Replacing keys for an existing lock is difficult
Lock bits, also known as blades, are specifically cut to fit a lock. Depending on the lock mechanism this can be complex.
Unfortunately knowing the manufacturer and model number of the lock does not help in locating a key to fit an antique lock.
Cutting the bit/blade, to turn the lock mechanism, often requires the skills of a locksmith.
Before choosing a key blank:
Determine lock-pin diameter This measurement is critical as key-barrel must slide over lock pin.
The key-bit must be sized correctly to move the lock-bolt .
Profile of key-bit varies according to individual locks.
Some locks are easily turned with a simple un-notched blade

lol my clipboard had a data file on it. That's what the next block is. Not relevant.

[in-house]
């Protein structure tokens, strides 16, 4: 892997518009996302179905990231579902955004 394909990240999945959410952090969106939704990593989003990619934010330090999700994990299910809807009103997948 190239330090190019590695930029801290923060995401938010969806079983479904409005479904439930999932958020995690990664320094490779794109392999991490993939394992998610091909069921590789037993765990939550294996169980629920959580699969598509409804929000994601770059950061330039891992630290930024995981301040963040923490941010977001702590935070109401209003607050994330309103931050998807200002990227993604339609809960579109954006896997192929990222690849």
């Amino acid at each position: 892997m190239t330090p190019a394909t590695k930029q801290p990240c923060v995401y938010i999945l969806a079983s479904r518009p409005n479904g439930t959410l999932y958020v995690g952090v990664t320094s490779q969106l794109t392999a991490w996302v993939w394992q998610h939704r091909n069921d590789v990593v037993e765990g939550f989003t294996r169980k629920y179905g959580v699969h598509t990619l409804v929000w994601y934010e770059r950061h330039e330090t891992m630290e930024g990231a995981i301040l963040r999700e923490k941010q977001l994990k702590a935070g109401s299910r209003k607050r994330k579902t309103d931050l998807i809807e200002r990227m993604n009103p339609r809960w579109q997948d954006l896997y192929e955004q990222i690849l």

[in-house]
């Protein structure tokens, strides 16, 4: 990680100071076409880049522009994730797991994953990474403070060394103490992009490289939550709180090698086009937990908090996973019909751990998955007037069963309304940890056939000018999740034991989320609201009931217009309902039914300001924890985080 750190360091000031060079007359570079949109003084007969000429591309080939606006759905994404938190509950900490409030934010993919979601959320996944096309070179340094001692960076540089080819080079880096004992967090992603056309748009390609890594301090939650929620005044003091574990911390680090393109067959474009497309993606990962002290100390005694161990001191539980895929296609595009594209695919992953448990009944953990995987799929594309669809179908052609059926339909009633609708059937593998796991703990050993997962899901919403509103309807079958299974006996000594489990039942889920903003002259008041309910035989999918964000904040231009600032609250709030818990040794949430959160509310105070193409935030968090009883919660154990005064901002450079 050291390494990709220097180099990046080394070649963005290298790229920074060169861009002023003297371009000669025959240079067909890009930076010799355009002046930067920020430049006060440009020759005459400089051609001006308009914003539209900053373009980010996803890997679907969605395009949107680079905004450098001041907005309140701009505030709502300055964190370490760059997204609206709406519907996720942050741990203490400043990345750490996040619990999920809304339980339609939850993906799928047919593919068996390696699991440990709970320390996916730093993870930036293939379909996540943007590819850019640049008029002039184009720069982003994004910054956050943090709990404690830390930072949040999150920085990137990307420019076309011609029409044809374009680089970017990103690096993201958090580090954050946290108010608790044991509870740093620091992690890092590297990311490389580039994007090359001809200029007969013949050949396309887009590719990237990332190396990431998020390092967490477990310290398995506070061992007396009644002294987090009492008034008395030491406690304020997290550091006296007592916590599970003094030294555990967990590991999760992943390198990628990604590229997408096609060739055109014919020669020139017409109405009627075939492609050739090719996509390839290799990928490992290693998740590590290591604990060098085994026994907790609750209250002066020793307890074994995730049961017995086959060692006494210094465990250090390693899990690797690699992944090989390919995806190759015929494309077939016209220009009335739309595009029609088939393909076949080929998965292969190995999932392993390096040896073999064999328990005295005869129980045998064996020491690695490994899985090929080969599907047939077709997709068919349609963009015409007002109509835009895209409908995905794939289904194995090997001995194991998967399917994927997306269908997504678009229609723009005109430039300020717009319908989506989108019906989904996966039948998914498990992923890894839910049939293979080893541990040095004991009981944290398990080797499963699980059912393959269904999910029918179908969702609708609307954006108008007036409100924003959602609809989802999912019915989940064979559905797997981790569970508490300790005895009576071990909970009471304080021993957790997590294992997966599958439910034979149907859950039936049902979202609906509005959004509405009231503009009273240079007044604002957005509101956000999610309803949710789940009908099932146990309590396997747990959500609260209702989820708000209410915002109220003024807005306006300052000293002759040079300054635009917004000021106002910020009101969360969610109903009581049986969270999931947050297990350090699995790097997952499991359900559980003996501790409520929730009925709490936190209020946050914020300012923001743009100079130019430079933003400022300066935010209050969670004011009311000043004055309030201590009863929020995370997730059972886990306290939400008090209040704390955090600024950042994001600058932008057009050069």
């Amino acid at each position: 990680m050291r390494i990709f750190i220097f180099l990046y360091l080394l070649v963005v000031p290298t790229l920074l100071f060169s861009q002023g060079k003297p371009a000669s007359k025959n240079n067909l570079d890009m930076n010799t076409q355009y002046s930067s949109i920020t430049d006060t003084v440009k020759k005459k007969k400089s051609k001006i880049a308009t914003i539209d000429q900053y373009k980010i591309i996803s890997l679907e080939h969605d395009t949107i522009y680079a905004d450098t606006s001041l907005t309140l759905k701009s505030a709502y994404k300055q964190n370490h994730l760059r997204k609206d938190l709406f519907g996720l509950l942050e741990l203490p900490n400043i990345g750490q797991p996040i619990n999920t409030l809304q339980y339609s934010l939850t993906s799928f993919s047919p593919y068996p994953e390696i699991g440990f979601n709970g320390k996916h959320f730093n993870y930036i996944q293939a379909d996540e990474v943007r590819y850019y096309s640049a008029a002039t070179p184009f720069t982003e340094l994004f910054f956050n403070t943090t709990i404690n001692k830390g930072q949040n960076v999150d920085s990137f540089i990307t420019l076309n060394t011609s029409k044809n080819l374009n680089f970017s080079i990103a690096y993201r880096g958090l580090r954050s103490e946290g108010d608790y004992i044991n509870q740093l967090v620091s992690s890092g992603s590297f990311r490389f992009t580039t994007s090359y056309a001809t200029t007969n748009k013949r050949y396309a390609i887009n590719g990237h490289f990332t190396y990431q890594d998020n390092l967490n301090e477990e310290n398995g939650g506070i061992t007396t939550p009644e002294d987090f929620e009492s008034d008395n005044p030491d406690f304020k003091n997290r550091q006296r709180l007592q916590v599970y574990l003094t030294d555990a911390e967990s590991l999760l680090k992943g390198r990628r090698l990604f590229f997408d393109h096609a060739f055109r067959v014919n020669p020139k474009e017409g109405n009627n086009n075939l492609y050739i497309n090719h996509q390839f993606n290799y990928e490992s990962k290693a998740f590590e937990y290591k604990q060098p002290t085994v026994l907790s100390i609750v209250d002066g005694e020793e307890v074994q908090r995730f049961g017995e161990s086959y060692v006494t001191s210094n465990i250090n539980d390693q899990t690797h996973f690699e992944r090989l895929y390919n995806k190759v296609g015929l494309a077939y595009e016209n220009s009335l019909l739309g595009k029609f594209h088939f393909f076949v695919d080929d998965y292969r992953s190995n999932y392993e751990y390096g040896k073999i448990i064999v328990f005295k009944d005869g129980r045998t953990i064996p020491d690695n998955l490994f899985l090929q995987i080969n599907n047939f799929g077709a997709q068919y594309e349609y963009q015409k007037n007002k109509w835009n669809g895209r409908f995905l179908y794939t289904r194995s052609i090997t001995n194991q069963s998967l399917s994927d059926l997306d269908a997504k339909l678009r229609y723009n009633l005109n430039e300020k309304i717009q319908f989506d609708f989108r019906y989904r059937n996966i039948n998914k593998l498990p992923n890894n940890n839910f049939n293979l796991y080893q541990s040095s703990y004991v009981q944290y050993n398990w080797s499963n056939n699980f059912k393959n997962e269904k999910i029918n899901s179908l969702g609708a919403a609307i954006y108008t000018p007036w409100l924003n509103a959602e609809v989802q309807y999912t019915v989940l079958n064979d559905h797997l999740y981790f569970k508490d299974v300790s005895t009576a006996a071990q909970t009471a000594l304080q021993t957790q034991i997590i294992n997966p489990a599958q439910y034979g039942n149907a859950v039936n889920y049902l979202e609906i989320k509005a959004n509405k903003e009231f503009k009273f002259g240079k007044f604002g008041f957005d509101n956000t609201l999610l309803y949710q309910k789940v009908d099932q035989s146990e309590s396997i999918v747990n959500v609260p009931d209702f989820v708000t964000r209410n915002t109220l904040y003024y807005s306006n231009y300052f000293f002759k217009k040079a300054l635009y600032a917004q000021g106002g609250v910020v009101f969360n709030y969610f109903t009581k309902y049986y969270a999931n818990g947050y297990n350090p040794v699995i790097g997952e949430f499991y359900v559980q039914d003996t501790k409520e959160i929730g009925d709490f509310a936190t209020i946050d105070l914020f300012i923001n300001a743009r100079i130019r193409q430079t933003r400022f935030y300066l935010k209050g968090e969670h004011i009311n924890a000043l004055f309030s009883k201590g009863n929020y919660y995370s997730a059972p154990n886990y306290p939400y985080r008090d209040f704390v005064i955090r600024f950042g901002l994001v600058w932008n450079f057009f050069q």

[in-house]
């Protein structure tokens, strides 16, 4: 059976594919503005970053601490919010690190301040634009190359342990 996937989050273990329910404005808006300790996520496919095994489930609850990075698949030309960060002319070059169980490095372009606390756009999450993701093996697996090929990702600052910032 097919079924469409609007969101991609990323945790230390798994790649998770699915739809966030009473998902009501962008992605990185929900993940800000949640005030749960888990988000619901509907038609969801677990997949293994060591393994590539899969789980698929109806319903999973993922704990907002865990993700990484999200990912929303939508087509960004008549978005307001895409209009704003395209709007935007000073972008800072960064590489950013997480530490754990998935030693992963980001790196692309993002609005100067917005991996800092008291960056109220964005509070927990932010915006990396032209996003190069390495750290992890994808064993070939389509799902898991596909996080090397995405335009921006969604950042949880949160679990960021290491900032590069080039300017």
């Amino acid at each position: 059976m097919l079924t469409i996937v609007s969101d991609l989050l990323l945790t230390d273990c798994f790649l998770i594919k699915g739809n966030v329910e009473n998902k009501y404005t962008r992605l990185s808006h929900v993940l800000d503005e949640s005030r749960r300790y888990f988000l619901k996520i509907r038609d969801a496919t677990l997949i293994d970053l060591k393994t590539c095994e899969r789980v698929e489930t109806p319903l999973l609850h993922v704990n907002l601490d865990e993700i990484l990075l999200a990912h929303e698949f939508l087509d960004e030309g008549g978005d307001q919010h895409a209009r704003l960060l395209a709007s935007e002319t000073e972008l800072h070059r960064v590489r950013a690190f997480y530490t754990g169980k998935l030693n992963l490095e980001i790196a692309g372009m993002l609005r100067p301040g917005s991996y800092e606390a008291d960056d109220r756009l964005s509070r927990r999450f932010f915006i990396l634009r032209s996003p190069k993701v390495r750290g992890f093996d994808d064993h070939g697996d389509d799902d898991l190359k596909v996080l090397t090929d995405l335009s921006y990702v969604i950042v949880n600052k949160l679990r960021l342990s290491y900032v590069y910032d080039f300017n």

Other locks require a key bit with one notch to lock or unlock
Many locks require a key cut with 2 notches: one notch locks the lock the other notch unlocks the lock
Some locks, made with spring-loaded levers, also require 2 notches however they also must be different sizes. This type of key is difficult to reproduce
Selecting Keyhole Covers - Escutcheons
For accurate fit:
- Measure keyhole height in keyhole cover
- Measure key-end height, height of key-bit
- Compare above determined measurements, to interior keyhole measurements, of the desired keyhole cover